New management methods extend blackberry season

December 11, 2009
This is "Prime-Jan" blackberry fruit photographed in late October, as researchers investigate methods to extend the growing season. Credit: Photo by Bernadine Strik

Fruit growers' profits have traditionally been limited by the seasons, particularly in colder climates where growing seasons can be short. Thanks to researchers and fruit breeders, newly developed varieties are being introduced that offer growers the ability to produce fruit during the offseason—resulting in economic bonuses for both producers and consumers. Fresh examples are the new varieties of blackberry called "primocane-fruiting", which bear fruit on current-season canes, or primocanes. Primocanes can offer distinct advantages over traditional floricane-fruiting varieties, which must be overwintered and produce fruit the second year. These unique blackberries could greatly impact production efforts by extending the harvest into the fall and winter months in milder climates.

Researchers have established that harvesting of primocane-fruiting raspberry can easily be delayed in production systems that include techniques such as summer pruning, tipping, and tunnel protection. To determine the effect of management techniques on yield and fruiting season of blackberry, Ellen Thompson and Bernadine C. Strik from the Department of Horticulture at Oregon State University recently experimented with a primocane-fruiting variety called 'Prime-Jan'®. The team evaluated the effect of fruiting season on the chemistry of fruit ripened on plants grown in tunnel and open-field production systems. The results were published in a recent edition of the journal .

Plantings were established at the OSU-North Willamette Research and Extension Center (Aurora, Oregon) in May 2005; half under a high tunnel and the remainder planted in an adjacent open field. In 2006-07 primocanes were subjected to four treatments to promote branching and/or delay harvest: all primocanes were cut to the ground when averaging 0.25 m tall, then later emerging canes soft-tipped when reaching 0.5 m tall; all primocanes within the plot were cut to the ground when averaging 0.5 m tall, then later emerging canes soft-tipped when reaching 0.5 m; primocanes double-tipped (all primocanes within the plot were soft-tipped when averaging 0.5 m tall with subsequent lateral branches then soft-tipped when reaching 0.5 m long); and primocanes were soft-tipped when averaging 0.5 m tall.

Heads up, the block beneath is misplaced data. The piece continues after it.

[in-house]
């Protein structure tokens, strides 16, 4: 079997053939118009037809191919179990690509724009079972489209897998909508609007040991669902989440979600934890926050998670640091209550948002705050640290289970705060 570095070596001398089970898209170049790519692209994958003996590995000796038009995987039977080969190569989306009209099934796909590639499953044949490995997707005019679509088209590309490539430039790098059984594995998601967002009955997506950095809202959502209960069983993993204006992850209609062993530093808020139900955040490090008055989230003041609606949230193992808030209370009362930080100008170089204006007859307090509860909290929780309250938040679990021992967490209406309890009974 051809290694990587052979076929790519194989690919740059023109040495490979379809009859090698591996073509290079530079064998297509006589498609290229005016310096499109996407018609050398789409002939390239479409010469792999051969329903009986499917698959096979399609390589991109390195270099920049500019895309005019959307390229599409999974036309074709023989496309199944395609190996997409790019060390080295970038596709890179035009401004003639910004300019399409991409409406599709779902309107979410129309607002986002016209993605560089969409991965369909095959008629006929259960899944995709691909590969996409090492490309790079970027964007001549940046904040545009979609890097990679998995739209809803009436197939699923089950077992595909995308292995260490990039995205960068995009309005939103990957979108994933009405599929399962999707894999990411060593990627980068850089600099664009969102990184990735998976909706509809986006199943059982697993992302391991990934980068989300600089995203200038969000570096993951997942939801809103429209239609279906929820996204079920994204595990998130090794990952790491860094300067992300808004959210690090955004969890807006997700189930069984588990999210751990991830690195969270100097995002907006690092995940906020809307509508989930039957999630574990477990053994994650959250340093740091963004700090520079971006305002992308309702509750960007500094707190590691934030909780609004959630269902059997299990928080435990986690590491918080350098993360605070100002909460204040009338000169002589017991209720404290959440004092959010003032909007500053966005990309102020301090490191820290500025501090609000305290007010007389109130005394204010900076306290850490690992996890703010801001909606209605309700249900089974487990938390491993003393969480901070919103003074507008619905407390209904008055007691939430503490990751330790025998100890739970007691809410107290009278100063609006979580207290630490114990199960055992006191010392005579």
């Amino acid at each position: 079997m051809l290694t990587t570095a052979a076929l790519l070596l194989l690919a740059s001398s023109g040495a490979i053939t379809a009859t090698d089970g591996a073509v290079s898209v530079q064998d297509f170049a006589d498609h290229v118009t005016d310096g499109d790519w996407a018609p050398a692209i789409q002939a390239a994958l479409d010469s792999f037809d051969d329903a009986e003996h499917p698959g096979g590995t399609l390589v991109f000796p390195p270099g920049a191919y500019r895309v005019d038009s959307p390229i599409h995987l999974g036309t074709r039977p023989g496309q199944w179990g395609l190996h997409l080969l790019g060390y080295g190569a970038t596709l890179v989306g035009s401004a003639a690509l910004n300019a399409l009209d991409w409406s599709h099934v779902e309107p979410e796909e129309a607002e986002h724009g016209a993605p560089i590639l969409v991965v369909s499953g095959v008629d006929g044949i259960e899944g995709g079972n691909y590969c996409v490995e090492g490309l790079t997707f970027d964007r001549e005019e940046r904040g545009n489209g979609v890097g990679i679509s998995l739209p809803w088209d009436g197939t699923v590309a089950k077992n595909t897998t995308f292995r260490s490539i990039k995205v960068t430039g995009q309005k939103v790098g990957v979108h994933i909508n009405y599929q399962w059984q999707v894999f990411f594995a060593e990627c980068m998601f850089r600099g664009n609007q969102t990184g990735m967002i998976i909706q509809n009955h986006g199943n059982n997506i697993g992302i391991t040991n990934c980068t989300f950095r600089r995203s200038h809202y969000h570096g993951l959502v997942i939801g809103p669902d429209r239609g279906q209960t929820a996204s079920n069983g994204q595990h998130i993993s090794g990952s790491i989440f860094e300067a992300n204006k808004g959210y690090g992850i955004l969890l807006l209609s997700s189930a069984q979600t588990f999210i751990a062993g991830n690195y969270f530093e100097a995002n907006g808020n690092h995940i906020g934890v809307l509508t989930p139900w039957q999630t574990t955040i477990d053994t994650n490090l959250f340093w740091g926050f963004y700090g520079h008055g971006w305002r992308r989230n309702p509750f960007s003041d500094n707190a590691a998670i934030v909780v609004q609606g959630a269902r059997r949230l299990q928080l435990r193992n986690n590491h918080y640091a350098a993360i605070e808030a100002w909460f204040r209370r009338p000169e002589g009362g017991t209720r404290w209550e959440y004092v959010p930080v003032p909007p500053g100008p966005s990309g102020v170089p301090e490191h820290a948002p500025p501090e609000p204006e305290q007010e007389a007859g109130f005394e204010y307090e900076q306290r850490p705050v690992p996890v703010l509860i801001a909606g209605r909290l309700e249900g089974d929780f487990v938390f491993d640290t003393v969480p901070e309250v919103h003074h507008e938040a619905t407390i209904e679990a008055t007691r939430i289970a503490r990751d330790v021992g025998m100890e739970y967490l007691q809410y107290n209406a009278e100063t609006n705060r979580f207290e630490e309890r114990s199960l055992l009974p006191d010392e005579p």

Fruit harvest began in mid-September in the open field and tunnel, but lasted up to 3 weeks longer in the tunnel. Primocanes that were double-tipped had nearly twice the flowers and fruit than canes that were soft-tipped only once. In the tunnel, cumulative yield of double-tipped primocanes averaged a 267% (2006) and 159% (2007) increase compared with the control. Strik noted that "on average, cumulative yield for all treatments was less in the open field than in the tunnel". The report noted that harvest date affected fruit pH in 2006, but not in 2007. In 2006, fruit pH was highest in the early season. All other differences in fruit chemistry were not significant.

Another significant finding: primocanes that were double-tipped produced an average of 33% heavier than other treatments. The research showed that the pruning and tipping systems used in the experiment resulted in increased yield and offered options for extending growing seasons, giving blackberry growers valuable new information that could lead to increased profits.

More information: The complete study and abstract are available on the ASHS HortScience electronic journal web site:

Source: American Society for Horticultural Science

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